To build your power model, take the plaintext byte in the position of the key byte you want to determine (e.g. start with byte position 0, the first byte) and XOR-add it with a key guess (you will have to check all 256 key guesses and choose the one with the highest correlation), perform the SUB_BYTES (just google for AES S-box to find a C Implementation of the table lookup) and calculate the Hamming weight of the resulting output. Plugging this into the general DPA description above should get you there. Enjoy ;-)


Measurements of the AES Smart Card

The zipped folder contains 1000 power traces, containing one power value in exponential format in each line. Furthermore it contains one plaintext with one plaintext (16 char bytes) per line. Download it from here.

[edit] KeeLoq Infos and Measurements

Some information can be found in the Wikipedia entry of KeeLoq.

Attacking HCS chips is very straightforward, as the behaviour of the hardware implementation of KeeLoq is identical for all different keys and plaintexts. The leakage is almost perfectly related to the state register of the cipher (see description of the cipher, e.g. here http://www.crypto.rub.de/imperia/md/content/texte/publications/conferences/crypto2008_keeloq.pdf or here http://eprint.iacr.org/2007/055.pdf). For analyzing remote controls, we target a KeeLoq ENcryption and know the ciphertexts, while the plaintexts remain in the remote - a plaintext is not required for the side-channel attack.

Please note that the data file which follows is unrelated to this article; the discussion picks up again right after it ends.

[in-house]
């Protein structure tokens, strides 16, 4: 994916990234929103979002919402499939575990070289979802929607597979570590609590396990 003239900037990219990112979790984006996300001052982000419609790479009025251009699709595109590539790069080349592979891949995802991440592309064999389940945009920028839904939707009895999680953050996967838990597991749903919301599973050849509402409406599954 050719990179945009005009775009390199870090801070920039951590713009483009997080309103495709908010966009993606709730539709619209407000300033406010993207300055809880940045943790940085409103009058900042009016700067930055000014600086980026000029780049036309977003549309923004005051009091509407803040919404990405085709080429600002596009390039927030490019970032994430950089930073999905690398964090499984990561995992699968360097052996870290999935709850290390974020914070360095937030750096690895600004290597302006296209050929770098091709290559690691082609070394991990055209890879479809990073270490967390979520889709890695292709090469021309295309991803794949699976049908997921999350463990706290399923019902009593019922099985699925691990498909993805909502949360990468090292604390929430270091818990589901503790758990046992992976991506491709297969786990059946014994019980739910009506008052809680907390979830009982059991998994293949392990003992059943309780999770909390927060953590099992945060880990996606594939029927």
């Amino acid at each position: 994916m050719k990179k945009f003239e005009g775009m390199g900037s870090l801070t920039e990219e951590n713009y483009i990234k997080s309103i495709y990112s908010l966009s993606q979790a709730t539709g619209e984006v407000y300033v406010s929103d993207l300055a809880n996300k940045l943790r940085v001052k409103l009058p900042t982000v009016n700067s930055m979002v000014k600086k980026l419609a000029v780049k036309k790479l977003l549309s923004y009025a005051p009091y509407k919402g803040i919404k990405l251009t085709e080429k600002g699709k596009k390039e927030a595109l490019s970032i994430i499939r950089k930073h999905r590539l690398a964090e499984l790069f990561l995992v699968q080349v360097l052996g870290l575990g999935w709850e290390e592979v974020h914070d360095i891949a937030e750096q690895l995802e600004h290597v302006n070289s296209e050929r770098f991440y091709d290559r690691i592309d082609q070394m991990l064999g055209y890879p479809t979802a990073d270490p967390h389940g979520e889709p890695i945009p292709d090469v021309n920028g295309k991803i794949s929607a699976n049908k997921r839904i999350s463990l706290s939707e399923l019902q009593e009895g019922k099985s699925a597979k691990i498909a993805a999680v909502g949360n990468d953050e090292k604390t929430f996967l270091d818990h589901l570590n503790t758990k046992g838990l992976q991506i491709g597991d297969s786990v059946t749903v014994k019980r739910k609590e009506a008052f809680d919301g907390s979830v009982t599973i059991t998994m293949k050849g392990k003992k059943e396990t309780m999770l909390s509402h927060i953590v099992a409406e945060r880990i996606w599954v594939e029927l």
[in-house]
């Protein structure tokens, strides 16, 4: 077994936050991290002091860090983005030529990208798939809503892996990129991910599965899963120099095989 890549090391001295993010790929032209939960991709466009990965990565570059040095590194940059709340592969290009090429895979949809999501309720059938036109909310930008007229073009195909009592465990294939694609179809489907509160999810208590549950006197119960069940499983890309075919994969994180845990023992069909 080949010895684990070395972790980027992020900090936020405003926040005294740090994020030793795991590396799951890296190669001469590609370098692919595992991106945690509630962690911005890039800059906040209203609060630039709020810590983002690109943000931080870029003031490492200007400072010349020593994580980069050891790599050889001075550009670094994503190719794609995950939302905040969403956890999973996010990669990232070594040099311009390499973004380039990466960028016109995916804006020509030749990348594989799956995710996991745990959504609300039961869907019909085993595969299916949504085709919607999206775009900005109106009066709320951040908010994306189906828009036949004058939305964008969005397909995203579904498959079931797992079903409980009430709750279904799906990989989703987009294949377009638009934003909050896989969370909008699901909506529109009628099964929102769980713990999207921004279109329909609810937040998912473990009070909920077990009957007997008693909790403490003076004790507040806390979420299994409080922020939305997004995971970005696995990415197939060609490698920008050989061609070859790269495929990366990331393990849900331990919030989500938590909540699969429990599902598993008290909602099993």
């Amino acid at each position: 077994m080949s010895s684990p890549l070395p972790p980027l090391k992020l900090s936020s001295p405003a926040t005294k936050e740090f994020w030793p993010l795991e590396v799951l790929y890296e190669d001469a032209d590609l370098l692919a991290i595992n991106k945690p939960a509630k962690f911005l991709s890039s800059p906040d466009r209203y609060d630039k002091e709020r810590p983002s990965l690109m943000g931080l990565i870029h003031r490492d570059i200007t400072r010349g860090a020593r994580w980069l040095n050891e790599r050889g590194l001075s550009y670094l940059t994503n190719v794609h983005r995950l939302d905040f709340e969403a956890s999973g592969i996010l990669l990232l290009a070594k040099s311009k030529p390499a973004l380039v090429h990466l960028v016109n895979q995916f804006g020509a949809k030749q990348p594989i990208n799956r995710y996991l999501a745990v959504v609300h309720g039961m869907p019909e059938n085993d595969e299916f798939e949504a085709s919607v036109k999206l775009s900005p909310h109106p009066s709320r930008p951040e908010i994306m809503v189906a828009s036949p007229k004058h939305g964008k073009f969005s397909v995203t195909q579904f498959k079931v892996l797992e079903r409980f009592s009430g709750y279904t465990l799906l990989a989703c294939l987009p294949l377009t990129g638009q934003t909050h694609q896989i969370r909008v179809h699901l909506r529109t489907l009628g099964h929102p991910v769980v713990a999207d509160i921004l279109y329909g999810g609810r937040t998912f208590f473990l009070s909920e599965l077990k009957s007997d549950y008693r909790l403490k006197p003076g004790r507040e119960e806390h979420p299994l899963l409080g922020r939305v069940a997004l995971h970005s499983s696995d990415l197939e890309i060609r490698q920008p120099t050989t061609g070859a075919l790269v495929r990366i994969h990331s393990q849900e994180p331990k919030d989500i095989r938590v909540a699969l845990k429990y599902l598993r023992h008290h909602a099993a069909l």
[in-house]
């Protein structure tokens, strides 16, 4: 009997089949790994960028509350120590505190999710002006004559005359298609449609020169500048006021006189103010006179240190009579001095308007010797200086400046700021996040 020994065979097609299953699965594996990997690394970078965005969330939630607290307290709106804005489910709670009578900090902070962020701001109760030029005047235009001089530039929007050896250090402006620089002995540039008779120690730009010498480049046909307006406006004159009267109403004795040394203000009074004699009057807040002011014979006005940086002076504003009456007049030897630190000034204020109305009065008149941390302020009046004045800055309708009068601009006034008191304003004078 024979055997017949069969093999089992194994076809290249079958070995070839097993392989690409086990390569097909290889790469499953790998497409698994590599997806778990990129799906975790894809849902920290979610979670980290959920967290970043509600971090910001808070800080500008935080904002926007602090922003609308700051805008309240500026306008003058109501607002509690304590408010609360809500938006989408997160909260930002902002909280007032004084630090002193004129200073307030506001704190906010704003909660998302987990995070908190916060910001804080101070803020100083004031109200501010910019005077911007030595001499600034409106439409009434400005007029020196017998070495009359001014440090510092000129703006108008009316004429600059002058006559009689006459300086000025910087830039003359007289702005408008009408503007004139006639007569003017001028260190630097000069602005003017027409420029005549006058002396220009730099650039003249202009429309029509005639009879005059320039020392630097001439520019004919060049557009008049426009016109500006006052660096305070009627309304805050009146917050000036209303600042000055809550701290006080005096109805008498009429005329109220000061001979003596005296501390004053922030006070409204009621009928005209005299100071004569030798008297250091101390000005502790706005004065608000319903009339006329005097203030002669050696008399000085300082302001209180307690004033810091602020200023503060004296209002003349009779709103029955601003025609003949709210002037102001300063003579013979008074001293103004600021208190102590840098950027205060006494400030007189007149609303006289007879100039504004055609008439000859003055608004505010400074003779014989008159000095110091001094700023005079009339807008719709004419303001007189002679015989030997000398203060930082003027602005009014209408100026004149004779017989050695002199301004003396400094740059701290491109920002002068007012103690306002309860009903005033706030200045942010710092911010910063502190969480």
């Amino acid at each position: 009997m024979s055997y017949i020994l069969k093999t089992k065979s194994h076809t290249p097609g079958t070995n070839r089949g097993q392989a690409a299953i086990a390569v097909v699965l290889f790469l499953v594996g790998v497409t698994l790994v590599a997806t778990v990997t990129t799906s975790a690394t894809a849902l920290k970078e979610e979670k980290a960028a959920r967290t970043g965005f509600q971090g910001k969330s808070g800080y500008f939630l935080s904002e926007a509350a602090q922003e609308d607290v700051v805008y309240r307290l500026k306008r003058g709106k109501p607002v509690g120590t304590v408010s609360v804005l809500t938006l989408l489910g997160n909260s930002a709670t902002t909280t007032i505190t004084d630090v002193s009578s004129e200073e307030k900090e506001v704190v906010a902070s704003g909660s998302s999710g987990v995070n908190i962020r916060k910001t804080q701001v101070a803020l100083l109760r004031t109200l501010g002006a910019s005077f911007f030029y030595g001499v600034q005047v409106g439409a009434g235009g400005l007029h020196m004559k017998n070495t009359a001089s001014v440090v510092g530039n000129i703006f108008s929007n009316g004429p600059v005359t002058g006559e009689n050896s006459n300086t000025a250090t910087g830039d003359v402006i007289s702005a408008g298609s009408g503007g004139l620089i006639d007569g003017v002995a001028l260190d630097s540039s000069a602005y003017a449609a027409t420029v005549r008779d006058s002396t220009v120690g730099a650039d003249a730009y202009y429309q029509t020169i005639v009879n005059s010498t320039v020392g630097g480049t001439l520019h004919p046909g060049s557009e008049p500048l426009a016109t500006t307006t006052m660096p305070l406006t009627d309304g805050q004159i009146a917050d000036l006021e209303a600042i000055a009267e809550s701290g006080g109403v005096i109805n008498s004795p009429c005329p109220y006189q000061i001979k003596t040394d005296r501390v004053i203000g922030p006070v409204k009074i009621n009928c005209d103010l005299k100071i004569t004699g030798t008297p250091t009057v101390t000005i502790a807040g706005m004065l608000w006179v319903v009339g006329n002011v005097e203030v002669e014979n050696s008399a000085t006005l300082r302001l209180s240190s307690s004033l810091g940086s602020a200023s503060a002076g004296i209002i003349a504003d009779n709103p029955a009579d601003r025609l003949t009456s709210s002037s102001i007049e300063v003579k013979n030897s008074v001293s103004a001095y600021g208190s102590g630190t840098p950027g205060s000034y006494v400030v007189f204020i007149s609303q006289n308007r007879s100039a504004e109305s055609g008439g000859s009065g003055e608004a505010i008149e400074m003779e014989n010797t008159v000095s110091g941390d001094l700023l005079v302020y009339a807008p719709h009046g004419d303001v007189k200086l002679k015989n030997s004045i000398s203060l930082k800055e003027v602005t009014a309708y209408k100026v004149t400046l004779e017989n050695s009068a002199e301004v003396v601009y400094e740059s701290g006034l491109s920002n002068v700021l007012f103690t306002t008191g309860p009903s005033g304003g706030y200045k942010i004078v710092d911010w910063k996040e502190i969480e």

For the power analysis, the following steps need to be undertaken:

1. Model the KeeLoq encryption:
1.1 Use google ('keeloq.c') to find a C source for KeeLoq.
1.2 Modify the program code such that the content of the state register after each round of the algortihm is available
1.3 For attacking hardware (as we do here), a Hamming distance model applies. Hence, extend your model to output the amount of TOGGLING ones or zeroes between two states - basically a bitwise XOR bewteen the state of round i and i+1.